|Edward Jenner (1749–1823).
Photo courtesy of the
National Library of Medicine.
You wouldn’t want to have the need for surgery because chances are that you wouldn’t get it (they rarely performed surgical operations) and you’d die, or you would get it and you’d die, or if you were that sick you’d just want to be left alone to die. Medicine is one of those things that I wouldn’t want to give up if I could escape into Regency England (one of my favorite eras) for a year or so.
Did you know that Edward Jenner discovered the vaccine for smallpox in late 18th century England? I doubt many high school students know about smallpox today unless they watch movies on bioterrorism, etc. Isn’t it scary that a disease that was virtually wiped out by 1977 could be resurrected for horrifying purposes?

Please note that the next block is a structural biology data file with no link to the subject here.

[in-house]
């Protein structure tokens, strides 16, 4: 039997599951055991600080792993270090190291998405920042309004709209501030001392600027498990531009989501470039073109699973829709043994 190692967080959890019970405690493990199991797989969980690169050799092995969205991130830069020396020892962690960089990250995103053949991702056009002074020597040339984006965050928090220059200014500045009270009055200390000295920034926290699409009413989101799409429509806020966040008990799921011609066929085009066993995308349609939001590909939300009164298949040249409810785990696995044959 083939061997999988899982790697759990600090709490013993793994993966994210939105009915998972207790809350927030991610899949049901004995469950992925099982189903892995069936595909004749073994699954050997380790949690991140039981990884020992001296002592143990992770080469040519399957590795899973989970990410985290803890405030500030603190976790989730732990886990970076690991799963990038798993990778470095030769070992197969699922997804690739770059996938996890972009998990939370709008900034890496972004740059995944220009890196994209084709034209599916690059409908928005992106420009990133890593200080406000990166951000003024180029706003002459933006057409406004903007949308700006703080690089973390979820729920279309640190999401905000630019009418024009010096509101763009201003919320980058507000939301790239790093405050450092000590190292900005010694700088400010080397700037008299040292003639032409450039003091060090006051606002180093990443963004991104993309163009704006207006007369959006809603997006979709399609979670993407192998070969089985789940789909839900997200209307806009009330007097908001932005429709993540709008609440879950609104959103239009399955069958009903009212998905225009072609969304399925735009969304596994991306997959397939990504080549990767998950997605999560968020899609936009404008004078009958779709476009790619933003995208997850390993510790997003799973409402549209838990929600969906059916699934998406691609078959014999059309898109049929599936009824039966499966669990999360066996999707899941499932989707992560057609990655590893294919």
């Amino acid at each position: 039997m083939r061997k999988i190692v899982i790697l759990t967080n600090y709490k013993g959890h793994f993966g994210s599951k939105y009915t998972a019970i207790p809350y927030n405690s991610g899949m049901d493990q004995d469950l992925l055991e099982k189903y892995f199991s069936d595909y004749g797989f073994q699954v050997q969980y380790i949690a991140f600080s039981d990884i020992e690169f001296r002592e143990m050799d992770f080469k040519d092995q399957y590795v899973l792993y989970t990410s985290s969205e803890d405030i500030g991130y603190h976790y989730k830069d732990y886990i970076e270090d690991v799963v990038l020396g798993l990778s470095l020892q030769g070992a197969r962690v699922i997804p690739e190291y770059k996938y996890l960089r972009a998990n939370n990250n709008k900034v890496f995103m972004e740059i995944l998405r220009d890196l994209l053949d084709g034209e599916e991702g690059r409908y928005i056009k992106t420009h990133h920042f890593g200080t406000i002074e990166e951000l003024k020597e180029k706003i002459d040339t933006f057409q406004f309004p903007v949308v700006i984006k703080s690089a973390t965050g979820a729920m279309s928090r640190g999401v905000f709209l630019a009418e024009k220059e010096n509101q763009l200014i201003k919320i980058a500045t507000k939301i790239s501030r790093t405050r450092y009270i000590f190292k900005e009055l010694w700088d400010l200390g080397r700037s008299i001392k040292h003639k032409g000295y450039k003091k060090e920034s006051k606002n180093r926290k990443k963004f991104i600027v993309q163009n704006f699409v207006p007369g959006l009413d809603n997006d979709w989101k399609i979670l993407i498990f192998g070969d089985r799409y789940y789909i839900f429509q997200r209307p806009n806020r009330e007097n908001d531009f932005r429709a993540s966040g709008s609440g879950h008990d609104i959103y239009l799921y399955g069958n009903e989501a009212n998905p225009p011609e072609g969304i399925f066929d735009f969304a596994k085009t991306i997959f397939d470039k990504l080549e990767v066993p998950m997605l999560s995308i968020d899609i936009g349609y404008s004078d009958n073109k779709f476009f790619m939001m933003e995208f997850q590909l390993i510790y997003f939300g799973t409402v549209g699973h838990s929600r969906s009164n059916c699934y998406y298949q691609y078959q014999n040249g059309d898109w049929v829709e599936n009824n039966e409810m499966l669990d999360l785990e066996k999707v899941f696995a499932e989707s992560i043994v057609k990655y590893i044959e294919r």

Jenner used the pus and infectious matter of a dairymaid’s cowpox to inoculate a small boy in 1796. Do you want to know what that looked like? Probably not but I’ll tell you. He scraped inside nasty looking wounds on Sarah Nelm’s (dairymaid’s) hand and arm, gathered the infection, created two small incisions in the boy’s (James Phipps) arm and spread the pus into the incisions. You can read more here about the method of variolation here.
From Wikipedia, Jenner's Theory:
The initial source of infection was a disease of horses, called "the grease", which was transferred to cows by farm workers, transformed, and then manifested as cowpox.More here. For more on the great and terrible scourge go here.
Did you know the history of smallpox inoculation? Did any of this surprise you? Brings a whole new meaning to the saying, "A pox upon you!" Of course in that day if they didn't mean smallpox they probably meant the "Great Pox," syphilis. That's another post.
From an etching by James Gillray (1757-1815) 1802 caricature of Jenner vaccinating patients who feared it would make them sprout cowlike appendages. From Wikipedia.